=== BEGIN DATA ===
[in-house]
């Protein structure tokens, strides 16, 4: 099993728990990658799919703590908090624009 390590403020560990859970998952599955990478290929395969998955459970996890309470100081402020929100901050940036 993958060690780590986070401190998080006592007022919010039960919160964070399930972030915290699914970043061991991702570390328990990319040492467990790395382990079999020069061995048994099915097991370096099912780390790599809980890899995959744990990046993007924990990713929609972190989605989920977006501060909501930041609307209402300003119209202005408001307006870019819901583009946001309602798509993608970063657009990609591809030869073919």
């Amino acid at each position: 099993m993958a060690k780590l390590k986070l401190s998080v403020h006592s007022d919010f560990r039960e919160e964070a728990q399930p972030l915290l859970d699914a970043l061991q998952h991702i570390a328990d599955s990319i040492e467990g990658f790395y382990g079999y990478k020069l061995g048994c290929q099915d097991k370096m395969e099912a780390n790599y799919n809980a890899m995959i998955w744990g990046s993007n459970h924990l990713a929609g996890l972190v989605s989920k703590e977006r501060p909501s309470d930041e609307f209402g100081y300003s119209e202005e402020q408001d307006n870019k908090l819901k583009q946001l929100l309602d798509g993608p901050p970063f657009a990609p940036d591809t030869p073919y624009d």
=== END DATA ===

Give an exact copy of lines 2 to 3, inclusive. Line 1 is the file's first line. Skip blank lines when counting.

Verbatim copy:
């Protein structure tokens, strides 16, 4: 099993728990990658799919703590908090624009 390590403020560990859970998952599955990478290929395969998955459970996890309470100081402020929100901050940036 993958060690780590986070401190998080006592007022919010039960919160964070399930972030915290699914970043061991991702570390328990990319040492467990790395382990079999020069061995048994099915097991370096099912780390790599809980890899995959744990990046993007924990990713929609972190989605989920977006501060909501930041609307209402300003119209202005408001307006870019819901583009946001309602798509993608970063657009990609591809030869073919």
């Amino acid at each position: 099993m993958a060690k780590l390590k986070l401190s998080v403020h006592s007022d919010f560990r039960e919160e964070a728990q399930p972030l915290l859970d699914a970043l061991q998952h991702i570390a328990d599955s990319i040492e467990g990658f790395y382990g079999y990478k020069l061995g048994c290929q099915d097991k370096m395969e099912a780390n790599y799919n809980a890899m995959i998955w744990g990046s993007n459970h924990l990713a929609g996890l972190v989605s989920k703590e977006r501060p909501s309470d930041e609307f209402g100081y300003s119209e202005e402020q408001d307006n870019k908090l819901k583009q946001l929100l309602d798509g993608p901050p970063f657009a990609p940036d591809t030869p073919y624009d």